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"For lack of human resources, only patients at risk of death will be attended to," reads a hastily printed sign taped to window of a crowded public health clinic in Brazil's capital.

For many Brazilians, that sign symbolizes the realization of a fear that the government can't cash the check it wrote for last year's World Cup.

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The country's World Cup hangover is particularly grim in Brasilia, the city that last year spent $900 million to refurbish the the Mane Garrincha soccer stadium and is now in a state of health emergency after public sector doctors went on strike to demand full pay.

The city government also released a report this week saying that the stadium is drawing such little income that it would take about 1,000 years for their investment to pay off.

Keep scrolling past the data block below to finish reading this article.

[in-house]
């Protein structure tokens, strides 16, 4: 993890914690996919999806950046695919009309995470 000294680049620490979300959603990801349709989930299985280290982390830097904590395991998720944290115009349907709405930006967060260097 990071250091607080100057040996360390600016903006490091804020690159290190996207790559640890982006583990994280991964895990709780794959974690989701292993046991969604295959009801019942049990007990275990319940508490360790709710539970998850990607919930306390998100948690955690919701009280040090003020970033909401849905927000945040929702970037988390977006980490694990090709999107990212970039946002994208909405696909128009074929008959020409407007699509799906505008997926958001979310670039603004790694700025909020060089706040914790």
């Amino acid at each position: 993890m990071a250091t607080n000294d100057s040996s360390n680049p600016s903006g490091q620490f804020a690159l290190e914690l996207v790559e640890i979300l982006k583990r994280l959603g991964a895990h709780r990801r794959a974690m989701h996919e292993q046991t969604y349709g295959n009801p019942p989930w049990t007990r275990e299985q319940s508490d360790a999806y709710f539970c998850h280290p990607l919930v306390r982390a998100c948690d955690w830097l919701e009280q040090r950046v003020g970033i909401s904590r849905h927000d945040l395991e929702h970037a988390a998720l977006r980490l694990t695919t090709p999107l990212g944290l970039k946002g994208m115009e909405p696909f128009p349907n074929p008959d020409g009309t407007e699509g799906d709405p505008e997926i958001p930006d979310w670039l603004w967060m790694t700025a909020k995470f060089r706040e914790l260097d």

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Critics call the stadium a "white elephant," in part because Brasilia doesn't even have its own professional soccer team in the first or second divisions. With no home team to host, the venue is used for concerts and occasional friendly matches by visiting teams. Last year the  stadium raked in only $1.3 million, according to the AFP.

Meanwhile, doctors have gone on strike after not receiving their last paycheck in 2014, or overtime pay for October and November, according to Globo. Patients are now forced to go from clinic to clinic in search of medical treatment.

"Brazil is a rich country with one of the highest GDPs in the world, but it’s also a country of tremendous inequalities," Gil Castelo Branco, a spokesperson for the activist group Contas Abertas (Open Accounts), told Fusion. "And these inequalities are visible at moments like this, in which we see that we have some of the most expensive stadiums in the world, but serious problems when it comes to health, education and security.

"It’s a country of contrasts," he added. "On the one hand we have one of the worlds most expensive stadiums, and on the other we have a doctor’s strike, in the same city."

@JaredGoyette is a digital news editor at Fusion.